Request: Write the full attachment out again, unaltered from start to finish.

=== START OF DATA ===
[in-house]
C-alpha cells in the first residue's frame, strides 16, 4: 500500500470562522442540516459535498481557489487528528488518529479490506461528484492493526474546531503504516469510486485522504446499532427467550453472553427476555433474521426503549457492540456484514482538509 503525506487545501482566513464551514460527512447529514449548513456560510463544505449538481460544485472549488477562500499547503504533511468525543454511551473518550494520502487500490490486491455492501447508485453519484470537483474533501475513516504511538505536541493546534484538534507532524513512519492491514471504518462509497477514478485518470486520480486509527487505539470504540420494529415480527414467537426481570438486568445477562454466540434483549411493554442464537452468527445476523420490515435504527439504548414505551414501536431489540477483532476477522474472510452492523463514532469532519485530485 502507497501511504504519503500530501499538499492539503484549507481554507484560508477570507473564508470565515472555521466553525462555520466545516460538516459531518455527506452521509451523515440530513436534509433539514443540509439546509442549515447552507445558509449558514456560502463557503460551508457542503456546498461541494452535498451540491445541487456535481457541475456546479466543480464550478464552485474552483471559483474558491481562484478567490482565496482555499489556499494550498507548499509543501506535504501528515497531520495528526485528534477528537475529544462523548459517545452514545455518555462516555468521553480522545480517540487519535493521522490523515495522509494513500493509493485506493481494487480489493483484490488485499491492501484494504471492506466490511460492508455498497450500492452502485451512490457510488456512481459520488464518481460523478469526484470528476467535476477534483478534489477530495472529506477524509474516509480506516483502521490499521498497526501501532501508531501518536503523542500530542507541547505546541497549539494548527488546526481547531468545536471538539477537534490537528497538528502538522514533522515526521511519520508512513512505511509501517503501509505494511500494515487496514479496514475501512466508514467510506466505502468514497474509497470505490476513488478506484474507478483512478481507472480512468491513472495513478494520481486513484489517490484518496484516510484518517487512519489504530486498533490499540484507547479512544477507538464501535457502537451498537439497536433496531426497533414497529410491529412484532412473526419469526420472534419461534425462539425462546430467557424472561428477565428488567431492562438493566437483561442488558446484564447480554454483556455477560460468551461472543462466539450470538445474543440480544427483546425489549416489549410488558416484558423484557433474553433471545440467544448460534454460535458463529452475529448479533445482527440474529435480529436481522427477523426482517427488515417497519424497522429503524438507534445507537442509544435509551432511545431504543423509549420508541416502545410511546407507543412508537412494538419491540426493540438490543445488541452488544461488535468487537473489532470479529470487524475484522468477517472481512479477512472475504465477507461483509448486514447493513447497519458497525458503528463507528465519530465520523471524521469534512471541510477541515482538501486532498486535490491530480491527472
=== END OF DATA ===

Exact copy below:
[in-house]
C-alpha cells in the first residue's frame, strides 16, 4: 500500500470562522442540516459535498481557489487528528488518529479490506461528484492493526474546531503504516469510486485522504446499532427467550453472553427476555433474521426503549457492540456484514482538509 503525506487545501482566513464551514460527512447529514449548513456560510463544505449538481460544485472549488477562500499547503504533511468525543454511551473518550494520502487500490490486491455492501447508485453519484470537483474533501475513516504511538505536541493546534484538534507532524513512519492491514471504518462509497477514478485518470486520480486509527487505539470504540420494529415480527414467537426481570438486568445477562454466540434483549411493554442464537452468527445476523420490515435504527439504548414505551414501536431489540477483532476477522474472510452492523463514532469532519485530485 502507497501511504504519503500530501499538499492539503484549507481554507484560508477570507473564508470565515472555521466553525462555520466545516460538516459531518455527506452521509451523515440530513436534509433539514443540509439546509442549515447552507445558509449558514456560502463557503460551508457542503456546498461541494452535498451540491445541487456535481457541475456546479466543480464550478464552485474552483471559483474558491481562484478567490482565496482555499489556499494550498507548499509543501506535504501528515497531520495528526485528534477528537475529544462523548459517545452514545455518555462516555468521553480522545480517540487519535493521522490523515495522509494513500493509493485506493481494487480489493483484490488485499491492501484494504471492506466490511460492508455498497450500492452502485451512490457510488456512481459520488464518481460523478469526484470528476467535476477534483478534489477530495472529506477524509474516509480506516483502521490499521498497526501501532501508531501518536503523542500530542507541547505546541497549539494548527488546526481547531468545536471538539477537534490537528497538528502538522514533522515526521511519520508512513512505511509501517503501509505494511500494515487496514479496514475501512466508514467510506466505502468514497474509497470505490476513488478506484474507478483512478481507472480512468491513472495513478494520481486513484489517490484518496484516510484518517487512519489504530486498533490499540484507547479512544477507538464501535457502537451498537439497536433496531426497533414497529410491529412484532412473526419469526420472534419461534425462539425462546430467557424472561428477565428488567431492562438493566437483561442488558446484564447480554454483556455477560460468551461472543462466539450470538445474543440480544427483546425489549416489549410488558416484558423484557433474553433471545440467544448460534454460535458463529452475529448479533445482527440474529435480529436481522427477523426482517427488515417497519424497522429503524438507534445507537442509544435509551432511545431504543423509549420508541416502545410511546407507543412508537412494538419491540426493540438490543445488541452488544461488535468487537473489532470479529470487524475484522468477517472481512479477512472475504465477507461483509448486514447493513447497519458497525458503528463507528465519530465520523471524521469534512471541510477541515482538501486532498486535490491530480491527472